It didn’t even inform staff members or outside contractors that customer video data was delicate and needed to be handled with care.

Customers were unaware that so many staff may view their video. According to the FTC, Ring’s Terms of Service and Privacy Policy did not state that its employees and contractors would have the ability to examine all video recordings to develop and improve its products before December 2017:

“In the middle of lengthy terms dense with legalese, Ring merely described the company’s right to use recordings obtained in connection with Ring’s (then called Doorbot’s) cloud service for product improvement and development.”

The FTC claims Ring failed to implement multi-factor authentication (MFA) until May 2019, far after many rivals had done so. It also ignored employee and outside security researcher warnings to protect users from threats like credential stuffing and brute force attacks.

These unethical tactics caused Ring to have multiple security issues. The FTC claims that over 55,000 users had their Ring devices compromised between January 2019 and March 2020.

Cybercriminals have occasionally exploited two-way conversation to terrorize Ring consumers, as if from a horror film:

  • In bed, several ladies overheard hackers berating them.
  • Several kids were called racial epithets.
  • A senior citizen living in an assisted living facility was made to feel uncomfortable and threatened physically.
  • Through her camera, a digital invader informed a woman that they had slain her mother before telling her: “Tonight you die.”
  • A woman was informed that her device was self-destructing at the end of a countdown and that her whereabouts were being traced. Before the timer expired, she turned the device off.

The Ring has been forced to destroy any client recordings and “face embeddings”—data taken from a person’s face—that Ring acquired before 2018. Additionally, Ring must destroy any work products it created using the videos.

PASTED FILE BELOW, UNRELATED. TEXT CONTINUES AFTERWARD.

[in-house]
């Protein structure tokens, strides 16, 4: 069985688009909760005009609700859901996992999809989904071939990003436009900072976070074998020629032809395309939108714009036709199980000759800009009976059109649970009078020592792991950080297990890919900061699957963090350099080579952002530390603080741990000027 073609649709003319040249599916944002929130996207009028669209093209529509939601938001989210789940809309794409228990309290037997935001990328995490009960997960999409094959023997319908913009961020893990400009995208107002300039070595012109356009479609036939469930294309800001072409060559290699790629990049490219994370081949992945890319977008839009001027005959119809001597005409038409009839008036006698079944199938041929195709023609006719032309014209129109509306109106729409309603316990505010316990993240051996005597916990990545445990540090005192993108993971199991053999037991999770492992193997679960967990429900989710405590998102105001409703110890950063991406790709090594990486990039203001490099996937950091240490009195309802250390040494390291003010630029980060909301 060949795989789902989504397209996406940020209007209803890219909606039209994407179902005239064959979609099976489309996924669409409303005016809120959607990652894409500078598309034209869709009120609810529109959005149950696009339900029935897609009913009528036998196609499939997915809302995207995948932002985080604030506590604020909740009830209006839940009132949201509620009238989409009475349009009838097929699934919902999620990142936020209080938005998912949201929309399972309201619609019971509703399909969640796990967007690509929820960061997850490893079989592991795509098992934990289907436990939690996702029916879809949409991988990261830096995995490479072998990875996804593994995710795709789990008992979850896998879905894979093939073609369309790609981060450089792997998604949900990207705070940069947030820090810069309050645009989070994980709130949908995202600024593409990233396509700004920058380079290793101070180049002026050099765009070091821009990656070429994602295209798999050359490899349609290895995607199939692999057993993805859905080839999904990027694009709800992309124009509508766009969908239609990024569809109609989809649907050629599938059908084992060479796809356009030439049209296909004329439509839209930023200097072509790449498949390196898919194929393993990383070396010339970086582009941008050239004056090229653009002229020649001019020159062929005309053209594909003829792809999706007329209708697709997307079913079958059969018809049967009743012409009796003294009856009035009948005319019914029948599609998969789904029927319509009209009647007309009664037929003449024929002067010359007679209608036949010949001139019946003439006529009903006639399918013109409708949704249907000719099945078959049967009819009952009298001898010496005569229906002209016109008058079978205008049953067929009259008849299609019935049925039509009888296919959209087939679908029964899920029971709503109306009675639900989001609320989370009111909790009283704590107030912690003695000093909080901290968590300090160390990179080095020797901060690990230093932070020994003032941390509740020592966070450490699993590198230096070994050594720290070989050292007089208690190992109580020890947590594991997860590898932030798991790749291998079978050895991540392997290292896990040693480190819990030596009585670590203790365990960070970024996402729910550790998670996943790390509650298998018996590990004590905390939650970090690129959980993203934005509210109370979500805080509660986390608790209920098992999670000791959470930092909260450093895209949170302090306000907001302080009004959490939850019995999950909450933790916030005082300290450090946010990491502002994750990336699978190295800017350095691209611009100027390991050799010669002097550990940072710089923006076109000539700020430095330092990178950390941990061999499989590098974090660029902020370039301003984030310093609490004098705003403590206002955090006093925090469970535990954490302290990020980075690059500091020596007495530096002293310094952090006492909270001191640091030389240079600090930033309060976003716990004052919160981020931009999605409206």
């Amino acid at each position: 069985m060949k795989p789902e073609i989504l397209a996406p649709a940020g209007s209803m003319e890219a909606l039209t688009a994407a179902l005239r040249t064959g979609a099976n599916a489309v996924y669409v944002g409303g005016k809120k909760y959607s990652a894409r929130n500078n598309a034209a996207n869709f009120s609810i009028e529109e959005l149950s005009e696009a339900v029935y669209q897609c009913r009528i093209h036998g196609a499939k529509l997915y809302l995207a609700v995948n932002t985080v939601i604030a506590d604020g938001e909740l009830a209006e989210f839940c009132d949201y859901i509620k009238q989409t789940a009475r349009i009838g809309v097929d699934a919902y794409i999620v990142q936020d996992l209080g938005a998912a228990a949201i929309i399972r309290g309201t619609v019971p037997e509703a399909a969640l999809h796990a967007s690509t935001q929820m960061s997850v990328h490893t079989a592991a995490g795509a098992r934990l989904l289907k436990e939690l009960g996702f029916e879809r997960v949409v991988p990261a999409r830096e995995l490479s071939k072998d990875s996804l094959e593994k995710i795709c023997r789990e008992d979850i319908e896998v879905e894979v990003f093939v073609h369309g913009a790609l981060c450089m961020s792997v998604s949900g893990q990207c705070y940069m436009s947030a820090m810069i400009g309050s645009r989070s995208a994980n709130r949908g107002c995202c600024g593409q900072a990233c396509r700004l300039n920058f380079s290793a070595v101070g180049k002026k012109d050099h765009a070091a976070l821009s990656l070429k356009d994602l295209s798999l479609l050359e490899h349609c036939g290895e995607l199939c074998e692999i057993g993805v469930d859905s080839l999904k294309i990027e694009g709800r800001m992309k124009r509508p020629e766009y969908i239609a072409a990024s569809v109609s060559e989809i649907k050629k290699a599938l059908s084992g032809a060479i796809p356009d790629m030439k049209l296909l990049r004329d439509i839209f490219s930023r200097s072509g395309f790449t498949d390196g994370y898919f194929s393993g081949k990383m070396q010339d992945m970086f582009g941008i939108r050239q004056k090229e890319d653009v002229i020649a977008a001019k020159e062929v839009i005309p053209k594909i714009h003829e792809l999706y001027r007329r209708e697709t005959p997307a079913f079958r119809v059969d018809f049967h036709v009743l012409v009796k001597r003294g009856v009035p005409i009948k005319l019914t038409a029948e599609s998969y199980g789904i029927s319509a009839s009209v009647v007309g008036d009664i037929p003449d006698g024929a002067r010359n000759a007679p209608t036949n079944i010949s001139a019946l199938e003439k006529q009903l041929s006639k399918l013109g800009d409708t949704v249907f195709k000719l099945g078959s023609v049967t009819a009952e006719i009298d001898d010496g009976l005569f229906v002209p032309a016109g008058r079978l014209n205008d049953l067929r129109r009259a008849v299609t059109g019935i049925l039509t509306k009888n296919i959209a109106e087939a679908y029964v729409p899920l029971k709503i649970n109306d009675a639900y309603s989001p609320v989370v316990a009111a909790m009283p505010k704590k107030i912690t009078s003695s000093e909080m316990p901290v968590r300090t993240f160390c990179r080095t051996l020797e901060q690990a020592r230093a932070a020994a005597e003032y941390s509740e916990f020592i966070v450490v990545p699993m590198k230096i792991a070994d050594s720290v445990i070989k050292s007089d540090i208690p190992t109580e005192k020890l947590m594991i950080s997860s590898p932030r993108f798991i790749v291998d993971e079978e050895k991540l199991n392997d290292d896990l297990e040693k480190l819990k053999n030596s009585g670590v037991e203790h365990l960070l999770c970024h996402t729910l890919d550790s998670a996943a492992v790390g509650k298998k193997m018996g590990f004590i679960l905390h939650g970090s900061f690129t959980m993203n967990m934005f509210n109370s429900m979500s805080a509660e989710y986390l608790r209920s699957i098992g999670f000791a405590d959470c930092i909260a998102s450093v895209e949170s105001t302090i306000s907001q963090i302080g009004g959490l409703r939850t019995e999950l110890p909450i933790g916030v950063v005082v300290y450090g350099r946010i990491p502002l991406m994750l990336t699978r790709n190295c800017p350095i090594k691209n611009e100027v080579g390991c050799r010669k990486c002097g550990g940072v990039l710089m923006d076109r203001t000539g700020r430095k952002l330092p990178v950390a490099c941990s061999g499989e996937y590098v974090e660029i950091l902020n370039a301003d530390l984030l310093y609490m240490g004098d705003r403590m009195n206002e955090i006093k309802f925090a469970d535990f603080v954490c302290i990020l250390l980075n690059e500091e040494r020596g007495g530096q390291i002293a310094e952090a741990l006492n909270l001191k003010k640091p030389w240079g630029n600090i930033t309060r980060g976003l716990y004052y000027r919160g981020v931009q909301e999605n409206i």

Privacy of Children

Amazon agreed to pay $25 million in a second settlement made public on the same day for failing to protect children’s privacy.

The Department of Justice filed the complaint and settlement proposal on behalf of the FTC. Amazon was accused of violating the Children’s Online Privacy Protection Act (COPPA) rule by retaining Alexa voice and geolocation data linked with young users for years while prohibiting parents from exercising their right to request the deletion of their children’s data.

In a blog post, the FTC stated that because children’s speech patterns are different from adults, they may have been particularly beneficial to Amazon:

“Children’s speech patterns are markedly different from adults, so Alexa’s voice recordings gave Amazon a valuable data set for training the Alexa algorithm and further Amazon’s commercial interest in developing new products.”

Along with the $25 million settlement, Amazon will be prohibited from exploiting geolocation and speech data collected from children to develop or enhance data products.

Additionally, it must remove dormant kid accounts from Alexa and inform consumers of the government’s action against the business and its retention and deletion policies.

Amazon must also implement a privacy program to control geolocation data use.